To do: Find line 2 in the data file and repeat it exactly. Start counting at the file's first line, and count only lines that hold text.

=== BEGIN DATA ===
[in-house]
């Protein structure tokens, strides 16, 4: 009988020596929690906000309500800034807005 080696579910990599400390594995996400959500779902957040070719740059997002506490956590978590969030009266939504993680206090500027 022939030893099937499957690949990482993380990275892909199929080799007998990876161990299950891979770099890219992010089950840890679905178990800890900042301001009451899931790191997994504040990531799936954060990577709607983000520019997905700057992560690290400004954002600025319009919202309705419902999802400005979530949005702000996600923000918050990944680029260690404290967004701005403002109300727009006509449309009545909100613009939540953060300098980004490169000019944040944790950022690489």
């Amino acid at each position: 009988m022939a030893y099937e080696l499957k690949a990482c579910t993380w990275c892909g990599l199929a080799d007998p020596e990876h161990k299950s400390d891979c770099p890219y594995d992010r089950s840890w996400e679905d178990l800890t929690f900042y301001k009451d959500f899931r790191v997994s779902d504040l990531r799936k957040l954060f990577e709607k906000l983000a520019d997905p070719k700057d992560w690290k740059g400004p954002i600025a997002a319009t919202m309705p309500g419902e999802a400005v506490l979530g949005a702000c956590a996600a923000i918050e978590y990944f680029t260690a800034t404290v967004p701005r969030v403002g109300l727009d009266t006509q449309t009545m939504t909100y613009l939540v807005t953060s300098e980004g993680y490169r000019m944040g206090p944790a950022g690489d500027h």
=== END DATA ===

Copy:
């Protein structure tokens, strides 16, 4: 009988020596929690906000309500800034807005 080696579910990599400390594995996400959500779902957040070719740059997002506490956590978590969030009266939504993680206090500027 022939030893099937499957690949990482993380990275892909199929080799007998990876161990299950891979770099890219992010089950840890679905178990800890900042301001009451899931790191997994504040990531799936954060990577709607983000520019997905700057992560690290400004954002600025319009919202309705419902999802400005979530949005702000996600923000918050990944680029260690404290967004701005403002109300727009006509449309009545909100613009939540953060300098980004490169000019944040944790950022690489």